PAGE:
This is the first in a series of four blog posts related to the “To Be Sold” exhibit which opens on October 27 at the Library of Virginia. Each post will be based on court cases found in LVA’s Local Records collection and involving human traffickers. These suits provide insight into the motivation of individuals to get into the business, as well as details on how they carried out their operations. Even more remarkably, these records document stories of enslaved individuals purchased in Virginia and taken hundreds of miles away by sea and by land to be sold in the Deep South. The following narrative comes from Norfolk County Chancery Cause 1853-008, Thomas Williams vs. William N. Ivy, etc.
In 1838, Thomas Williams and William N. Ivy formed a partnership “for the purchase of slaves to be sent to Louisiana.” Their plan was to first hire out the forced laborers for about a year to local businesses, then to divide between them the wages earned by the enslaved individuals and a free African American they employed as an apprentice. Once the hiring-out period ended, the individuals would be sold, or “disposed of” as Williams called it, for a profit. To finance their venture, Williams and Ivy received a loan of $5,000 from the Exchange Bank of Virginia at Norfolk. Ivy left for Louisiana to make arrangements for the arrival of the enslaved individuals, leaving Williams in Norfolk to purchase them.
On 30 October 1838, Williams purchased three enslaved persons: Jack, age 27, from James Freeman of Norfolk, Virginia, for $765; George, age 23, from Allen G. Buxton for $800 and Elizabeth (also known as Lizzy or Betsey), age 13, for $450 from John Gormley of Norfolk. On the day they were purchased, the three enslaved individuals were shipped to Louisiana on the schooner Choctaw and reached Louisiana in the latter part of November. Also put on the ship by Williams was the free African American apprentice–Mills Hamblin, age 16.
Williams purchased two additional enslaved men, William (Bill) White for $1,000 from William C. Burruss of Kempsville, Virginia, and William (Bill) Shepherd for $700. Both were placed on the schooner Pelican on 28 January 1839 bound for Mobile, Alabama. From there, they were shipped to the port of Franklin in Louisiana arriving in late February.
The four enslaved males and the free African American teenager were hired out to Daniel Sanford & Company, which had a contract with the Navy to cut timber located on Cypress Island. The enslaved men and Mills Hamblin had a difficult time learning the timber trade. According to Ivy, Hamblin was “totally unaccustomed to the business of timber getting and could never be usefully employed except as a cart boy.” It should not have been surprising to Ivy given that Hamblin originally had been apprenticed to learn the trade of farming, not timber. And, prior to being sold to Ivy and Williams, William White was an apprentice for a blacksmith. Consequently, the five earned lower than expected wages which cut into Ivy and Williams’ profit. The profitability of the partnership took another major blow with the death of the most valuable of the enslaved men, William White. According to Ivy, William White “unfortunately drowned” on 9 May 1839, when a boat he was in on Atchafalaya Bay capsized in a storm. His body was found two days later and was buried.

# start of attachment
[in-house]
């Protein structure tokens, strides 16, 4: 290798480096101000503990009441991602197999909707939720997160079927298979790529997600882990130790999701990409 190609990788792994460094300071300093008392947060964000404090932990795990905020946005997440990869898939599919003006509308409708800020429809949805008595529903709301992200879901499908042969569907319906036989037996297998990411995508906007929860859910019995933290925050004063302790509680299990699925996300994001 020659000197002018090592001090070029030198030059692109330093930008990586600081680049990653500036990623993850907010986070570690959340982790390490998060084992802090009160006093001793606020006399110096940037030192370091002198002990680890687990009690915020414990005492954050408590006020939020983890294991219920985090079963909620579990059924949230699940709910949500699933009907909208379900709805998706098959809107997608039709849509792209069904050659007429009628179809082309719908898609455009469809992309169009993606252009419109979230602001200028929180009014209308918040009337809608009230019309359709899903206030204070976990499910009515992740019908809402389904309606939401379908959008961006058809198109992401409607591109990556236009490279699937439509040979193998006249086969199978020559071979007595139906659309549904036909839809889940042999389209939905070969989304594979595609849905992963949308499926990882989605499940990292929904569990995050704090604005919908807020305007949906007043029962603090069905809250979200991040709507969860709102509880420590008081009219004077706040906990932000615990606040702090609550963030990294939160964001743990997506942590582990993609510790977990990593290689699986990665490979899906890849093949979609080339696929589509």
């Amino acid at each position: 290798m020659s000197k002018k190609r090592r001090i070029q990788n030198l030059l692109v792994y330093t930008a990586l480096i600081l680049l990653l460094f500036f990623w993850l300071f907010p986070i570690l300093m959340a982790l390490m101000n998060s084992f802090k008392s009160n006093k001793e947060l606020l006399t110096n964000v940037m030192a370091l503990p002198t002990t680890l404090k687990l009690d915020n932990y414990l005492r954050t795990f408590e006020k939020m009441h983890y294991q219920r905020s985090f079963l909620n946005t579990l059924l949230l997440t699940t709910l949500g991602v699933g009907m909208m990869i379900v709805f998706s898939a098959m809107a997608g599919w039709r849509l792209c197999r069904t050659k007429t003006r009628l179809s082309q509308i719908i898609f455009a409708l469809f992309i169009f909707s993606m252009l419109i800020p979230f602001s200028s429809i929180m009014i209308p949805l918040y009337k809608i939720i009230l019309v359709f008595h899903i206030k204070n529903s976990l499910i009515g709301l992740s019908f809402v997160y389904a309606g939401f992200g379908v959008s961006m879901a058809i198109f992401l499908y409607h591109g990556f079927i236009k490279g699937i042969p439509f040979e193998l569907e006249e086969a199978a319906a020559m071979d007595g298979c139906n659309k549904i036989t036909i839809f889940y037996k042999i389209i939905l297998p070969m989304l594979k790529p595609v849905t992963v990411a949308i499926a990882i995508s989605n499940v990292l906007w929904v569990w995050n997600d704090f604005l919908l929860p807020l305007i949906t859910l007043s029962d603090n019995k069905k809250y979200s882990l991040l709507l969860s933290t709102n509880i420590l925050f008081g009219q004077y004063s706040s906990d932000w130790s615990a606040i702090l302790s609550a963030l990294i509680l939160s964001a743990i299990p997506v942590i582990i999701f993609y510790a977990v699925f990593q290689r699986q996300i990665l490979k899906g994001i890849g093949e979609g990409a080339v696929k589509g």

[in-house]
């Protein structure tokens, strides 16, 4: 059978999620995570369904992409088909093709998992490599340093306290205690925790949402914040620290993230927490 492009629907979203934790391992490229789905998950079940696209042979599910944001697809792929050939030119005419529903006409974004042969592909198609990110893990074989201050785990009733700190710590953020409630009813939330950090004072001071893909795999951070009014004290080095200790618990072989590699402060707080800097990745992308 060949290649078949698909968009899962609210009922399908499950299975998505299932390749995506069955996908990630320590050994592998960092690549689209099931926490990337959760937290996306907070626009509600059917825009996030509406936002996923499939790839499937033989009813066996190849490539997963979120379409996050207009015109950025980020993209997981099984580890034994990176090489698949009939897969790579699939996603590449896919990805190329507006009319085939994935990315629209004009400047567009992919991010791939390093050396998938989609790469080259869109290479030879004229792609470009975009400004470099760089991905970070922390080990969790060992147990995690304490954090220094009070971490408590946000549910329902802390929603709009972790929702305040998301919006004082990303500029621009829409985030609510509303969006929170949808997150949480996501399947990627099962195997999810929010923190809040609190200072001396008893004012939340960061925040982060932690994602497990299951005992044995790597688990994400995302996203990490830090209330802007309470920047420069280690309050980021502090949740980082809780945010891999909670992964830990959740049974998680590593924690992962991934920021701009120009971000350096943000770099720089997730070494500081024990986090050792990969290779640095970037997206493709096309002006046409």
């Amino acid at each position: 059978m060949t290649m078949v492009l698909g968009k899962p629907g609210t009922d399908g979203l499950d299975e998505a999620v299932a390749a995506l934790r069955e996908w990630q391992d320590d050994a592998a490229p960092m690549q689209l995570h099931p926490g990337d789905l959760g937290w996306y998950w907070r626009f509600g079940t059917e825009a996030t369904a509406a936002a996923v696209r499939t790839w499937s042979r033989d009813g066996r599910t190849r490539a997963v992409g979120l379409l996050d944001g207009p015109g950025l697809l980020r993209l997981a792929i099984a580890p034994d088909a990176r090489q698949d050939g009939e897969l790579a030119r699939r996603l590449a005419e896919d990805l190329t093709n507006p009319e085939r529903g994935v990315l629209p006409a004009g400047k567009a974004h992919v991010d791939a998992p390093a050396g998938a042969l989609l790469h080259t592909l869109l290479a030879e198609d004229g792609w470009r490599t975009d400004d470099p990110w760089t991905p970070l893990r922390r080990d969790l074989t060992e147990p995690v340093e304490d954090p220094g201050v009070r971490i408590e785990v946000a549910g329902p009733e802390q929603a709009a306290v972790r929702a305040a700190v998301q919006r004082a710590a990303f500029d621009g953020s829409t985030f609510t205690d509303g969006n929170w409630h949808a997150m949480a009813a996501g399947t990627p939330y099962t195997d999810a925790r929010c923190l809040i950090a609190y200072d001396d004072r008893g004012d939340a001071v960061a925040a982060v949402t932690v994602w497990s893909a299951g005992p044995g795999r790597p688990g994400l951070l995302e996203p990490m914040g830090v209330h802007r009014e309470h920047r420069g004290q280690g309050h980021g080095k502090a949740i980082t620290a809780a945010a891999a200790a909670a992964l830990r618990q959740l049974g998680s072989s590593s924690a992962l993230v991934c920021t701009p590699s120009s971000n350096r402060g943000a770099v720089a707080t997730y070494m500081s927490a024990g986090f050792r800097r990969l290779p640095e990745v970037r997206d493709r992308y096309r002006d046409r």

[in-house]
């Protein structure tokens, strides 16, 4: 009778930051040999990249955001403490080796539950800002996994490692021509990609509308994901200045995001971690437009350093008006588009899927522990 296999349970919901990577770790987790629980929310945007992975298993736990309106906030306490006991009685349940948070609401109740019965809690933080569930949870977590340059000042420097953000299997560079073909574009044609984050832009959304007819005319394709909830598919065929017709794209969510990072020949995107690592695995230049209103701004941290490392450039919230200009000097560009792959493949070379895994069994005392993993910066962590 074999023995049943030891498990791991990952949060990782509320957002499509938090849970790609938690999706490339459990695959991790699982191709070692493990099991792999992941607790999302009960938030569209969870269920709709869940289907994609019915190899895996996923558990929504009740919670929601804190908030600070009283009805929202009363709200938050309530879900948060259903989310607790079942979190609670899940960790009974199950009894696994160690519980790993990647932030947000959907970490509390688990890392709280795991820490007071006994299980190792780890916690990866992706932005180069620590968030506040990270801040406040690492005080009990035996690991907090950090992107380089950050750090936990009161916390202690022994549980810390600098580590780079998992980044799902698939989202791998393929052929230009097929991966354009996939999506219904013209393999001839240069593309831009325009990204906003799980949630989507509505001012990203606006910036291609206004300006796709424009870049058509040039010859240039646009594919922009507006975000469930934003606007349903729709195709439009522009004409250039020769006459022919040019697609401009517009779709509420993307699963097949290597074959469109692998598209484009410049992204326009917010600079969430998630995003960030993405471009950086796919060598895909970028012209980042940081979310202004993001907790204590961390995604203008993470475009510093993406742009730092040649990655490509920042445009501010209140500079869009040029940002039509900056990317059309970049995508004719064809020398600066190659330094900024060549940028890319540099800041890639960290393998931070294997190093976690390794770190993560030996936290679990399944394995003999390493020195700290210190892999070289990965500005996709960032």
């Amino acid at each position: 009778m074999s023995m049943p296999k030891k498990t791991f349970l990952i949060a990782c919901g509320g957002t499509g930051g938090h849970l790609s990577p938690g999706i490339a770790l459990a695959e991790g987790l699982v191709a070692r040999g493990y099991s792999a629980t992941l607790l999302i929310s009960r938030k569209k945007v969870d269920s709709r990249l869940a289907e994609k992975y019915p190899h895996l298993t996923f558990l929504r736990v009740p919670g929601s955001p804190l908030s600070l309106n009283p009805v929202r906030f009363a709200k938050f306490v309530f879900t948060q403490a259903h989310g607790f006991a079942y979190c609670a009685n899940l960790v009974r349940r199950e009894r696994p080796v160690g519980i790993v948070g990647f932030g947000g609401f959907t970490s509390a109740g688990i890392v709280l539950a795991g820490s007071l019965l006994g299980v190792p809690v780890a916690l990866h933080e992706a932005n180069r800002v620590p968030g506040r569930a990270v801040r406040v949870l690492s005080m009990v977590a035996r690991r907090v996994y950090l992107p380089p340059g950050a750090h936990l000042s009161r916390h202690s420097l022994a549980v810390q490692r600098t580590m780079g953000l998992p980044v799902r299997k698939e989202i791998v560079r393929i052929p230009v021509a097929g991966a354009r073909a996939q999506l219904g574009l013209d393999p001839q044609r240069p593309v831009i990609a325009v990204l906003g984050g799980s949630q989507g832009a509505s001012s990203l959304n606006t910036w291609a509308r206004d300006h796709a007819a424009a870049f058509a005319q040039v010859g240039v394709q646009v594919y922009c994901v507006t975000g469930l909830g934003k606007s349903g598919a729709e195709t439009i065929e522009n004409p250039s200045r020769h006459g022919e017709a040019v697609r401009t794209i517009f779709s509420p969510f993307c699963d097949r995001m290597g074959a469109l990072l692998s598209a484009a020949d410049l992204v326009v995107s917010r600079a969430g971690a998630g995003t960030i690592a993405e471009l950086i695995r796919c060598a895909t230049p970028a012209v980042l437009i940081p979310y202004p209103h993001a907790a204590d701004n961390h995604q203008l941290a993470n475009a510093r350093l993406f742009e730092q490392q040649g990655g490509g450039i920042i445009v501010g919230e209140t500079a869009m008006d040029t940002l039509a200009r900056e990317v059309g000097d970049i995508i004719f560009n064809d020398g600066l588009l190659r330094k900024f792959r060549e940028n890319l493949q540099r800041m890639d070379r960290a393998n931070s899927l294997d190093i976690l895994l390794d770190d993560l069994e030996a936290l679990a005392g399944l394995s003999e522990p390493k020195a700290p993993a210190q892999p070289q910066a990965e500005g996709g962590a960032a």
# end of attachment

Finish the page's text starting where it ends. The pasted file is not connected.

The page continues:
In the spring of 1840, “serious difficulties and embarrassments” committed by Ivy as manager of the Louisiana operations led to a lawsuit between him and Daniel Sanford & Company. Ivy lost the court case and was forced to sell Jack, George, and William Shepherd as well as the remainder of Mills Hamblin’s term as an apprentice. The men were taken 50 or 60 miles by steamboat from Cypress Island to the county jail in the town of Franklin where they remained 20 days until sold: Daniel Fisher purchased Jack and William Shepherd for $800 each. George was sold for $950 on 22 August 1840 to Martin Demaret, “a Frenchman.” Hamblin completed his apprenticeship term and returned to Norfolk.
Ivy’s mismanagement of the Louisiana operations brought an end to the short-lived Ivy and Williams partnership. Upon learning of Ivy’s legal troubles in Louisiana, Williams filed a chancery suit in Norfolk County against Ivy asking the court to settle the accounts of the partnership to determine what was owed to Williams. Both Williams and Ivy provided the court with documentation related to the purchase, transportation, hiring, and sale of the enslaved individuals. Exhibits filed in the suit include bills of sale, receipts, accounts, depositions, affidavits, and transcripts of cases involving Ivy heard in Louisiana courts. Despite the fact that they were not participants in the suit, the enslaved individuals had a prominent role in it. Surprisingly, the majority of the exhibits and testimony in the suit have to do with the 13-year-old enslaved teenager named Elizabeth. Her story will be told in next week’s blog.
Thomas Williams vs. William N. Ivy, etc., 1853-008, is part of the Norfolk County Chancery Causes, which are available for research at the Library of Virginia. The processing of this collection was made possible through the LVA’s innovative Circuit Court Records Preservation Program (CCRP) which seeks to preserve the historic records of Virginia’s circuit courts.
-Greg Crawford, Local Records Program Manager